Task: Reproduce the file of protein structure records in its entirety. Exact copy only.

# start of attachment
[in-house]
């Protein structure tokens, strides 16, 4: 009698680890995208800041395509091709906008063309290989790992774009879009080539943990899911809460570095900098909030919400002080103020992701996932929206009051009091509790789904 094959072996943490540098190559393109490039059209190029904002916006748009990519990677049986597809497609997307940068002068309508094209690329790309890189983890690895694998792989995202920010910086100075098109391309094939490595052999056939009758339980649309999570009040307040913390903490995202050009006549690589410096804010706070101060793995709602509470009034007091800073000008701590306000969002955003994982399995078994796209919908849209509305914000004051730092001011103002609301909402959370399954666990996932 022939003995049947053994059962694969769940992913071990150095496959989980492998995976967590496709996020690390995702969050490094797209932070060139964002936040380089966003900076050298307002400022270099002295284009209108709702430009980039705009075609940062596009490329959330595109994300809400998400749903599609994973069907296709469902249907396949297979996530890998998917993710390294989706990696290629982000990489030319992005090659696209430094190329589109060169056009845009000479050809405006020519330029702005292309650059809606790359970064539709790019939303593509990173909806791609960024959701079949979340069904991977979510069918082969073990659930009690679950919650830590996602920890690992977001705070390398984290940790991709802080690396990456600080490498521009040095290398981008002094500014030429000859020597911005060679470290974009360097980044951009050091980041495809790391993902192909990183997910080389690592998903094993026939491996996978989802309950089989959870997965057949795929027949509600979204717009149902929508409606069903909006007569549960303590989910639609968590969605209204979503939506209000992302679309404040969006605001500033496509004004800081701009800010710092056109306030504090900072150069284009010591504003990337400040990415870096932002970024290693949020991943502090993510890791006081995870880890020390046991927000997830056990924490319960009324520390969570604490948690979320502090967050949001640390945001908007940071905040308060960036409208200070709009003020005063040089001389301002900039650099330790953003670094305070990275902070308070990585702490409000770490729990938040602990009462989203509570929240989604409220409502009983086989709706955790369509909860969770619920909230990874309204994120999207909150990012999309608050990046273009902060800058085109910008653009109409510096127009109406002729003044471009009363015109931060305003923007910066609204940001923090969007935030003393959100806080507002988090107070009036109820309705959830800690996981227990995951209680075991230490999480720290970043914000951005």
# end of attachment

[in-house]
């Protein structure tokens, strides 16, 4: 009698680890995208800041395509091709906008063309290989790992774009879009080539943990899911809460570095900098909030919400002080103020992701996932929206009051009091509790789904 094959072996943490540098190559393109490039059209190029904002916006748009990519990677049986597809497609997307940068002068309508094209690329790309890189983890690895694998792989995202920010910086100075098109391309094939490595052999056939009758339980649309999570009040307040913390903490995202050009006549690589410096804010706070101060793995709602509470009034007091800073000008701590306000969002955003994982399995078994796209919908849209509305914000004051730092001011103002609301909402959370399954666990996932 022939003995049947053994059962694969769940992913071990150095496959989980492998995976967590496709996020690390995702969050490094797209932070060139964002936040380089966003900076050298307002400022270099002295284009209108709702430009980039705009075609940062596009490329959330595109994300809400998400749903599609994973069907296709469902249907396949297979996530890998998917993710390294989706990696290629982000990489030319992005090659696209430094190329589109060169056009845009000479050809405006020519330029702005292309650059809606790359970064539709790019939303593509990173909806791609960024959701079949979340069904991977979510069918082969073990659930009690679950919650830590996602920890690992977001705070390398984290940790991709802080690396990456600080490498521009040095290398981008002094500014030429000859020597911005060679470290974009360097980044951009050091980041495809790391993902192909990183997910080389690592998903094993026939491996996978989802309950089989959870997965057949795929027949509600979204717009149902929508409606069903909006007569549960303590989910639609968590969605209204979503939506209000992302679309404040969006605001500033496509004004800081701009800010710092056109306030504090900072150069284009010591504003990337400040990415870096932002970024290693949020991943502090993510890791006081995870880890020390046991927000997830056990924490319960009324520390969570604490948690979320502090967050949001640390945001908007940071905040308060960036409208200070709009003020005063040089001389301002900039650099330790953003670094305070990275902070308070990585702490409000770490729990938040602990009462989203509570929240989604409220409502009983086989709706955790369509909860969770619920909230990874309204994120999207909150990012999309608050990046273009902060800058085109910008653009109409510096127009109406002729003044471009009363015109931060305003923007910066609204940001923090969007935030003393959100806080507002988090107070009036109820309705959830800690996981227990995951209680075991230490999480720290970043914000951005």